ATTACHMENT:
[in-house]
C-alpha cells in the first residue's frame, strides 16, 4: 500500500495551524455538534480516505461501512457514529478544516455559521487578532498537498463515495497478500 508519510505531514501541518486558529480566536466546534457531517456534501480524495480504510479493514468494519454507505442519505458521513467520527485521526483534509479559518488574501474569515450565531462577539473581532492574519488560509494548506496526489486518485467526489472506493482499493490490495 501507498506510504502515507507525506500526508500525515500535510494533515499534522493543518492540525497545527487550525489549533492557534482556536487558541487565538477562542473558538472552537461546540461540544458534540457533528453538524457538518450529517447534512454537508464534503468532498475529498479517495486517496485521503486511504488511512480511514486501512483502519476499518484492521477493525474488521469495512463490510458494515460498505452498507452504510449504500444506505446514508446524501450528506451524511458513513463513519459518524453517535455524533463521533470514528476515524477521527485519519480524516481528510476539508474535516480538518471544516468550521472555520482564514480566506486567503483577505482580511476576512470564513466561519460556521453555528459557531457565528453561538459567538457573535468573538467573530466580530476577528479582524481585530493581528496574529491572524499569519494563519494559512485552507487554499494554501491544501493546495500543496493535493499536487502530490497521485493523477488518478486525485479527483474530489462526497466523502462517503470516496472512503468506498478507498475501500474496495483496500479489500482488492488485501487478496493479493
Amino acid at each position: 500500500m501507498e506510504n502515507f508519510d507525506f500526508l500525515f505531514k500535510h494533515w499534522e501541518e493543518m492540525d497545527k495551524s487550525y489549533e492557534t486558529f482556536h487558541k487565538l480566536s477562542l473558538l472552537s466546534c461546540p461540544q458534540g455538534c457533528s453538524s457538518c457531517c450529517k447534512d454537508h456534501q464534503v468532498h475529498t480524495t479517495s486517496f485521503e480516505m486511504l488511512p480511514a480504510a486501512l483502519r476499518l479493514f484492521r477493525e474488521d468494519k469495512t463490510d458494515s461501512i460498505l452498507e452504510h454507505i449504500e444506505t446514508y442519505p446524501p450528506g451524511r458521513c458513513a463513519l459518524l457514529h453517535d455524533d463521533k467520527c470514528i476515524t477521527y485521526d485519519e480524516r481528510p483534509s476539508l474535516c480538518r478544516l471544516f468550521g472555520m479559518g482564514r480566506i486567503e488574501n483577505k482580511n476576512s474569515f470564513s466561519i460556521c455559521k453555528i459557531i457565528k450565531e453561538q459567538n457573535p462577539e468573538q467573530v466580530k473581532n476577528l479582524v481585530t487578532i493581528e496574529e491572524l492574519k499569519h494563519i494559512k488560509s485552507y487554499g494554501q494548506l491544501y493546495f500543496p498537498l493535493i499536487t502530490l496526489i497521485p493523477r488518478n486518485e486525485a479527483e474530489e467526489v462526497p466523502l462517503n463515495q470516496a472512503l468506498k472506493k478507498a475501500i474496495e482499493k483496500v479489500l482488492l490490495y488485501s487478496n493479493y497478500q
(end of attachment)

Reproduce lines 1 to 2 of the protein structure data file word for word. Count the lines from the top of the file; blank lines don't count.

[in-house]
C-alpha cells in the first residue's frame, strides 16, 4: 500500500495551524455538534480516505461501512457514529478544516455559521487578532498537498463515495497478500 508519510505531514501541518486558529480566536466546534457531517456534501480524495480504510479493514468494519454507505442519505458521513467520527485521526483534509479559518488574501474569515450565531462577539473581532492574519488560509494548506496526489486518485467526489472506493482499493490490495 501507498506510504502515507507525506500526508500525515500535510494533515499534522493543518492540525497545527487550525489549533492557534482556536487558541487565538477562542473558538472552537461546540461540544458534540457533528453538524457538518450529517447534512454537508464534503468532498475529498479517495486517496485521503486511504488511512480511514486501512483502519476499518484492521477493525474488521469495512463490510458494515460498505452498507452504510449504500444506505446514508446524501450528506451524511458513513463513519459518524453517535455524533463521533470514528476515524477521527485519519480524516481528510476539508474535516480538518471544516468550521472555520482564514480566506486567503483577505482580511476576512470564513466561519460556521453555528459557531457565528453561538459567538457573535468573538467573530466580530476577528479582524481585530493581528496574529491572524499569519494563519494559512485552507487554499494554501491544501493546495500543496493535493499536487502530490497521485493523477488518478486525485479527483474530489462526497466523502462517503470516496472512503468506498478507498475501500474496495483496500479489500482488492488485501487478496493479493